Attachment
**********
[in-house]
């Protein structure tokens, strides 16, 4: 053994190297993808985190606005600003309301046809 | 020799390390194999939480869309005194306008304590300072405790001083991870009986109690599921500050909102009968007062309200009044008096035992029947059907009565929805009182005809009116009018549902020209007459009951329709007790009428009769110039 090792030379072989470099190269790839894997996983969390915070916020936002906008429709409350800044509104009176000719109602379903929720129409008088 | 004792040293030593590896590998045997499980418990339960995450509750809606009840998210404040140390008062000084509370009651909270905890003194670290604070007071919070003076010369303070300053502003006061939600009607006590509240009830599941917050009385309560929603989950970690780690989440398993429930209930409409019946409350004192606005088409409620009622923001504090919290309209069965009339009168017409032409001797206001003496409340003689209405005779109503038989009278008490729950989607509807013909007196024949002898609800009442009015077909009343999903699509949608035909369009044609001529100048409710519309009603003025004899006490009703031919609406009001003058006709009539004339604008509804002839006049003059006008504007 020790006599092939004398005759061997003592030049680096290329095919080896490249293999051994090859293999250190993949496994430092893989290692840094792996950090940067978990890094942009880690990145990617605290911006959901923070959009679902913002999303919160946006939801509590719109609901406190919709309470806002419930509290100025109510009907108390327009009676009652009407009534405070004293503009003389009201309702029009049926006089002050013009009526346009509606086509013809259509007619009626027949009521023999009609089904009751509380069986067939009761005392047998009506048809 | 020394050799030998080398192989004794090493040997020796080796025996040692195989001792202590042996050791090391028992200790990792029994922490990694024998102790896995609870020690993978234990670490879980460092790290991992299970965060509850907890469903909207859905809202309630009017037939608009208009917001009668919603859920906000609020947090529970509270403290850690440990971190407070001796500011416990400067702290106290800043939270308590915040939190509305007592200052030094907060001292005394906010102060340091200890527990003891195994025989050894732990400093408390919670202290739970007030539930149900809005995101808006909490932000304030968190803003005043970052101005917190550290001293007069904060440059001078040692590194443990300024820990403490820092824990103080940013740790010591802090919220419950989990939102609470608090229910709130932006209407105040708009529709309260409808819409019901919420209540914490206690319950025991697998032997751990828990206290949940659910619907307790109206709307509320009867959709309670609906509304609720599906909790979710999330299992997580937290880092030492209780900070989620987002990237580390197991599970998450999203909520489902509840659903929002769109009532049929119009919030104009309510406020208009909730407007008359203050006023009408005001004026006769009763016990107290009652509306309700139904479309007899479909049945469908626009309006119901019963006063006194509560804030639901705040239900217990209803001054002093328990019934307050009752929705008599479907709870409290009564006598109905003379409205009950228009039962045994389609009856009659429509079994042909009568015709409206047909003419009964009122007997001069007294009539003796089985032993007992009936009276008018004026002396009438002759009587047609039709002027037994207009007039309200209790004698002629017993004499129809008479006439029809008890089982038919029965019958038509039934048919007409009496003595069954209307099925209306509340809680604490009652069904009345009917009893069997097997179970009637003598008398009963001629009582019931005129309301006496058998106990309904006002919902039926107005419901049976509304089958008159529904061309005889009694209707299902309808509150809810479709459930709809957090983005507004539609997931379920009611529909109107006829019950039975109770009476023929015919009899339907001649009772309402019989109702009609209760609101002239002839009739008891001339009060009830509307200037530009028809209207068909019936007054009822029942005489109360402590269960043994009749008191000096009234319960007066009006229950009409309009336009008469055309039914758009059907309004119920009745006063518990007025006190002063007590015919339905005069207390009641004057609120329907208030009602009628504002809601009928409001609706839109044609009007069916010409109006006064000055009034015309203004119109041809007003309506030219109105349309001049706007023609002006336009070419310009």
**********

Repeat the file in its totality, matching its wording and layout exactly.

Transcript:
[in-house]
């Protein structure tokens, strides 16, 4: 053994190297993808985190606005600003309301046809 | 020799390390194999939480869309005194306008304590300072405790001083991870009986109690599921500050909102009968007062309200009044008096035992029947059907009565929805009182005809009116009018549902020209007459009951329709007790009428009769110039 090792030379072989470099190269790839894997996983969390915070916020936002906008429709409350800044509104009176000719109602379903929720129409008088 | 004792040293030593590896590998045997499980418990339960995450509750809606009840998210404040140390008062000084509370009651909270905890003194670290604070007071919070003076010369303070300053502003006061939600009607006590509240009830599941917050009385309560929603989950970690780690989440398993429930209930409409019946409350004192606005088409409620009622923001504090919290309209069965009339009168017409032409001797206001003496409340003689209405005779109503038989009278008490729950989607509807013909007196024949002898609800009442009015077909009343999903699509949608035909369009044609001529100048409710519309009603003025004899006490009703031919609406009001003058006709009539004339604008509804002839006049003059006008504007 020790006599092939004398005759061997003592030049680096290329095919080896490249293999051994090859293999250190993949496994430092893989290692840094792996950090940067978990890094942009880690990145990617605290911006959901923070959009679902913002999303919160946006939801509590719109609901406190919709309470806002419930509290100025109510009907108390327009009676009652009407009534405070004293503009003389009201309702029009049926006089002050013009009526346009509606086509013809259509007619009626027949009521023999009609089904009751509380069986067939009761005392047998009506048809 | 020394050799030998080398192989004794090493040997020796080796025996040692195989001792202590042996050791090391028992200790990792029994922490990694024998102790896995609870020690993978234990670490879980460092790290991992299970965060509850907890469903909207859905809202309630009017037939608009208009917001009668919603859920906000609020947090529970509270403290850690440990971190407070001796500011416990400067702290106290800043939270308590915040939190509305007592200052030094907060001292005394906010102060340091200890527990003891195994025989050894732990400093408390919670202290739970007030539930149900809005995101808006909490932000304030968190803003005043970052101005917190550290001293007069904060440059001078040692590194443990300024820990403490820092824990103080940013740790010591802090919220419950989990939102609470608090229910709130932006209407105040708009529709309260409808819409019901919420209540914490206690319950025991697998032997751990828990206290949940659910619907307790109206709307509320009867959709309670609906509304609720599906909790979710999330299992997580937290880092030492209780900070989620987002990237580390197991599970998450999203909520489902509840659903929002769109009532049929119009919030104009309510406020208009909730407007008359203050006023009408005001004026006769009763016990107290009652509306309700139904479309007899479909049945469908626009309006119901019963006063006194509560804030639901705040239900217990209803001054002093328990019934307050009752929705008599479907709870409290009564006598109905003379409205009950228009039962045994389609009856009659429509079994042909009568015709409206047909003419009964009122007997001069007294009539003796089985032993007992009936009276008018004026002396009438002759009587047609039709002027037994207009007039309200209790004698002629017993004499129809008479006439029809008890089982038919029965019958038509039934048919007409009496003595069954209307099925209306509340809680604490009652069904009345009917009893069997097997179970009637003598008398009963001629009582019931005129309301006496058998106990309904006002919902039926107005419901049976509304089958008159529904061309005889009694209707299902309808509150809810479709459930709809957090983005507004539609997931379920009611529909109107006829019950039975109770009476023929015919009899339907001649009772309402019989109702009609209760609101002239002839009739008891001339009060009830509307200037530009028809209207068909019936007054009822029942005489109360402590269960043994009749008191000096009234319960007066009006229950009409309009336009008469055309039914758009059907309004119920009745006063518990007025006190002063007590015919339905005069207390009641004057609120329907208030009602009628504002809601009928409001609706839109044609009007069916010409109006006064000055009034015309203004119109041809007003309506030219109105349309001049706007023609002006336009070419310009």